|Experiment 2：Authority cue, Peer cue and Recommendation cue||We manipulated the peer cues as from peer or from stranger. Recommendation cue was either high or low.||We controlled for the content cue, all subjects received the low content value material.a|
|aIn Experiment 2: we chose to use a low content value material, due to the findings of Experiment 1 indicating that high content value has stronger effect on perceived information quality. Therefore, using a low content value material would seem to the more conservative test of our hypotheses.|
Our research manipulated five variables. The first was the question type: drawing on the results of Fahy et al. (2001), we divided the questions into resource acquisition and discussion acquisition categories. The resource acquisition questions sought assistance in obtaining various resources and information (e.g., books, software). The discussion acquisition questions entailed controversial or suggestive issues, with no fixed answer criteria. We designed four different topics for each question type (See Table 2).
|Resource acquisition questions||What is the difference between literature review, theoretical analysis and conceptual analysis?||Muhammad Kamaldeen Imam|
|For investigating the present project, what methods of data collection should I employ?||Mary Zhang|
|What is the best method for analyzing interviews?||Azam Nemati Chermahini|
|How can we distinguish between mediator and moderator variable, theoretically?||Amer Ali AI-Atwi|
|Discussion acquisition questions||Does anyone know the online free SPSS software for beginners learning?||George Duke Mukoro|
|Recommended references about optimal control.||Poom Jatunitanon|
|What is the "Bible" of statistics?||Plamen Akaliyski|
|Recommended statistics books to learn R?||Thomas Duda|
The second variable was content value. Here, we relied on experts’ judgments as proxies, following an approach used by others in a similar study (John et al., 2011). The experts rated each answer as high or low value, respectively; their Cohen kappa value was 0.81, indicating good consistency.
The remaining three variables reflect the three other types of cues. The authority cue was manipulated by whether the respondent held a doctorate or a master’s degree: high-authority was operationalised as the possession of a doctorate. For the peer cue, with peer cue was manipulated as the respondent was from his peer group, otherwise, from a stranger. The recommendation cue was operationalised according to the number of followers for the answer; after a careful investigation of the academic social networking sites, we assigned thirty followers to an answer as the high recommendation condition and one follower as the low recommendation condition.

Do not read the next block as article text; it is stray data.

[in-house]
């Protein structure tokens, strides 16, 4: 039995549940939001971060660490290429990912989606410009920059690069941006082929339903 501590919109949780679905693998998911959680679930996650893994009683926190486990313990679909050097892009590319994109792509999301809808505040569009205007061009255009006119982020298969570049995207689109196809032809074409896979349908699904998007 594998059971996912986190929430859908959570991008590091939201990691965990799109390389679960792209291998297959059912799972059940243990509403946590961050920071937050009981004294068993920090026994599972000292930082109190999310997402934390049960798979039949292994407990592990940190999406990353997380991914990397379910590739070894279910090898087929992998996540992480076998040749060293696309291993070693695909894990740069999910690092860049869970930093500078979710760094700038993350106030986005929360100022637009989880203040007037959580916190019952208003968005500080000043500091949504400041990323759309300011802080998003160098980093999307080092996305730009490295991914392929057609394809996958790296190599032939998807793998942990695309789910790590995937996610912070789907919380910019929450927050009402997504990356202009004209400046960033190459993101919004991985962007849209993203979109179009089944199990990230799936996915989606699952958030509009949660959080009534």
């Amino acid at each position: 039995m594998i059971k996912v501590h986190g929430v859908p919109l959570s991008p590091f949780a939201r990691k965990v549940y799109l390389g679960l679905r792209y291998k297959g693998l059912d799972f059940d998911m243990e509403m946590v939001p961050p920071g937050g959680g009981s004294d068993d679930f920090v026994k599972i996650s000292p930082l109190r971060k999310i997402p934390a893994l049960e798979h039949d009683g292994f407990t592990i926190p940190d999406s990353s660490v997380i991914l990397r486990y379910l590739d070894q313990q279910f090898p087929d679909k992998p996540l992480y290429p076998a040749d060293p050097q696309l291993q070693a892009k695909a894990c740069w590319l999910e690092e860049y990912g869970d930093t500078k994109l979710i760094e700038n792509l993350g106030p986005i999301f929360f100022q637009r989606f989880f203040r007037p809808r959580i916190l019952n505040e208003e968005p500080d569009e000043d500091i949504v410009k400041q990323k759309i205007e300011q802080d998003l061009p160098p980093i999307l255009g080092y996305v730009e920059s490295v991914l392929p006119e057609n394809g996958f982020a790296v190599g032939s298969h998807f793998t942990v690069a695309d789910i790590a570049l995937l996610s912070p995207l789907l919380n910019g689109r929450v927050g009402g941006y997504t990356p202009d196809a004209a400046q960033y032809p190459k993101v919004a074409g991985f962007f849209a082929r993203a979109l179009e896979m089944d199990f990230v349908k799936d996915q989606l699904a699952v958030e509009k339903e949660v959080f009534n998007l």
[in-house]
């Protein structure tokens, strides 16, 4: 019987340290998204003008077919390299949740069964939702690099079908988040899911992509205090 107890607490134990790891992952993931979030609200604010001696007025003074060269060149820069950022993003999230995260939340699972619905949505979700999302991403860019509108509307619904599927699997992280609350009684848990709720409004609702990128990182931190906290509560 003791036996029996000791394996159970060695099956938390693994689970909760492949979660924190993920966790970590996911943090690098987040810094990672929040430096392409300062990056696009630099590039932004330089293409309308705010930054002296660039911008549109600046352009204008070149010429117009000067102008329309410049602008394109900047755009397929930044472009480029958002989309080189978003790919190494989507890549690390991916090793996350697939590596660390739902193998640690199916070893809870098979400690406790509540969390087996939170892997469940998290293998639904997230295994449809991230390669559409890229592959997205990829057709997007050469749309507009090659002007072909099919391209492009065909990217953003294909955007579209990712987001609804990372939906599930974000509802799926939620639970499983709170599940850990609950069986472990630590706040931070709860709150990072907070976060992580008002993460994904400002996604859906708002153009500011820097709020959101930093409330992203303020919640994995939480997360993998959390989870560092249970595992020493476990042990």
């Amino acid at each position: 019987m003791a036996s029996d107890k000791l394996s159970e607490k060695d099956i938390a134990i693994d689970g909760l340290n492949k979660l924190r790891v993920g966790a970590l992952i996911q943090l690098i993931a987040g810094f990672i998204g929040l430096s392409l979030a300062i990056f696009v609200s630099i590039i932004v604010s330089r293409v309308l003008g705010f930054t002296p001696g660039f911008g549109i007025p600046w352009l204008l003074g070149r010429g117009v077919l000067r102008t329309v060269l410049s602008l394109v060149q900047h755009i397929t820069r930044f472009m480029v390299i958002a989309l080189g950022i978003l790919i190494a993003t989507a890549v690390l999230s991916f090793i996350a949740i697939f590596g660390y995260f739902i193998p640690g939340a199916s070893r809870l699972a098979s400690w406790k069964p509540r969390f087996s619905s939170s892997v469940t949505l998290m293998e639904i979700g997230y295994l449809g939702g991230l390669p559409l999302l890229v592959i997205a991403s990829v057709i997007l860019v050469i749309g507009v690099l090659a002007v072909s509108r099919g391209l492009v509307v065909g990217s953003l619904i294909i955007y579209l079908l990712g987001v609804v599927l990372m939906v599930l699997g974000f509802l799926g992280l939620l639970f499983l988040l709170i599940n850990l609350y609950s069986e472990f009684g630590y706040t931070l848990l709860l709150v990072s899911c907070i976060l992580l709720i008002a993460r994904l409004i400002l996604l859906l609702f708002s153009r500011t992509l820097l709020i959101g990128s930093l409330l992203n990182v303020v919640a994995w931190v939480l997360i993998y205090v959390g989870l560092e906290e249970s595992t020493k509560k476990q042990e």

Dependent and control variables
The perceived information quality of the threads on the academic social networking sites was measured using a 5-point Likert-type scale modified from Lee et al. (2002) and Dedeke (2000). Participants were asked to show how well five adjectives (accuracy, reliability, relevance, integrity, comprehensibility) described the information quality that they perceived.
Five control variables were included in our data analysis. These were (1) sex, (2) age, (3) academic background, (4) academic social networking sites’ usage time, and (5) academic social networking sites’ usage type.
ParticipantsIn all, 163 graduate students registered for our experiments, of whom 144 completed both experiment 1 and experiment 2 (65 males and 79 females). Participants’ ages ranged from 22 to 26 (M = 23.63, SD = 1.02). The most prevalent academic background include management, economics, engineering, science and literature.
Experiment 1 examined the effects of content value cues and authority cues on perceived information quality. To test hypotheses H1 to H4, we conducted a two-way repeated measures analysis of variance (ANOVA), with question type (resource acquisition vs. discussion acquisition), content value (high vs. low), and authority cue (high vs. low) as independent variables, and perceived information quality as the dependent variable. As the question type was the within-subject factor, this resulted in four treatment groups, with participants in each group reading two different kinds of questions. Details of the manipulation are described in the previous section on experimental setup.
Table 3 presents descriptive statistics, with ANOVA results shown in Table 4. The ANOVA reveals a significant main effect of content cue, F(1, 140) = 248.53, p < 0.0005, partial η2 = 0.64, indicating that participants perceived answers with high content value (M = 3.80, SD = 0.86) as having higher information quality than answers with low content value (M = 2.30, SD = 0.77). Therefore, H1 was supported.
Likewise, a significant main effect was found for source authority, F(1, 140) = 16.86, p < 0.0005, partial η2 = 0.11. Participants rated information with high source authority (M = 3.25, SD = 0.68) as having higher quality than information with low source authority (M = 2.86, SD = 0.47). Thus, H3 was confirmed.
|Source authority||Content value||Question type||M||SD||N|
|Question type||Discuss acquisition||2.79||0.75||41.75||<0.0005||0.23|